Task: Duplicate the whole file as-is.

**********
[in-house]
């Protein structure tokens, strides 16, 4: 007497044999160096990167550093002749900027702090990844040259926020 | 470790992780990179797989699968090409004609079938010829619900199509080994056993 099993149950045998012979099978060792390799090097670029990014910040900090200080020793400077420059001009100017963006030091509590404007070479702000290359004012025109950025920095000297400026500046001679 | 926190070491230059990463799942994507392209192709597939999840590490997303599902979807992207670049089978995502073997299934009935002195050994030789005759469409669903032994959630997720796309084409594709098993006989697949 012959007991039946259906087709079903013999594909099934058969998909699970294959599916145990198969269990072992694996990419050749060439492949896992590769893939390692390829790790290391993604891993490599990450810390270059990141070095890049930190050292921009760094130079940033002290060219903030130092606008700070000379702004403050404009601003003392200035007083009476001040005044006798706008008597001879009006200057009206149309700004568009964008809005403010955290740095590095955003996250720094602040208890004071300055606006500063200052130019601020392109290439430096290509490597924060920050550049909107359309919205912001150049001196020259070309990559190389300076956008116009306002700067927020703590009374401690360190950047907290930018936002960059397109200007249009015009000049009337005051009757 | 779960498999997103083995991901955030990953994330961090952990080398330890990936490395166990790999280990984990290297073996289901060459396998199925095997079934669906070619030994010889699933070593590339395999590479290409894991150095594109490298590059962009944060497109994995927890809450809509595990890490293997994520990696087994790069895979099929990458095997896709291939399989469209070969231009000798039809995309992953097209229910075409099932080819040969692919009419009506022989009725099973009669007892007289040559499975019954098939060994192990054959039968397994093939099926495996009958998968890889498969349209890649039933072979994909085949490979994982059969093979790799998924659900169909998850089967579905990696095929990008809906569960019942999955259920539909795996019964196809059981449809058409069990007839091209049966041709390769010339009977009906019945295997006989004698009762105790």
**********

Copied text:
[in-house]
């Protein structure tokens, strides 16, 4: 007497044999160096990167550093002749900027702090990844040259926020 | 470790992780990179797989699968090409004609079938010829619900199509080994056993 099993149950045998012979099978060792390799090097670029990014910040900090200080020793400077420059001009100017963006030091509590404007070479702000290359004012025109950025920095000297400026500046001679 | 926190070491230059990463799942994507392209192709597939999840590490997303599902979807992207670049089978995502073997299934009935002195050994030789005759469409669903032994959630997720796309084409594709098993006989697949 012959007991039946259906087709079903013999594909099934058969998909699970294959599916145990198969269990072992694996990419050749060439492949896992590769893939390692390829790790290391993604891993490599990450810390270059990141070095890049930190050292921009760094130079940033002290060219903030130092606008700070000379702004403050404009601003003392200035007083009476001040005044006798706008008597001879009006200057009206149309700004568009964008809005403010955290740095590095955003996250720094602040208890004071300055606006500063200052130019601020392109290439430096290509490597924060920050550049909107359309919205912001150049001196020259070309990559190389300076956008116009306002700067927020703590009374401690360190950047907290930018936002960059397109200007249009015009000049009337005051009757 | 779960498999997103083995991901955030990953994330961090952990080398330890990936490395166990790999280990984990290297073996289901060459396998199925095997079934669906070619030994010889699933070593590339395999590479290409894991150095594109490298590059962009944060497109994995927890809450809509595990890490293997994520990696087994790069895979099929990458095997896709291939399989469209070969231009000798039809995309992953097209229910075409099932080819040969692919009419009506022989009725099973009669007892007289040559499975019954098939060994192990054959039968397994093939099926495996009958998968890889498969349209890649039933072979994909085949490979994982059969093979790799998924659900169909998850089967579905990696095929990008809906569960019942999955259920539909795996019964196809059981449809058409069990007839091209049966041709390769010339009977009906019945295997006989004698009762105790």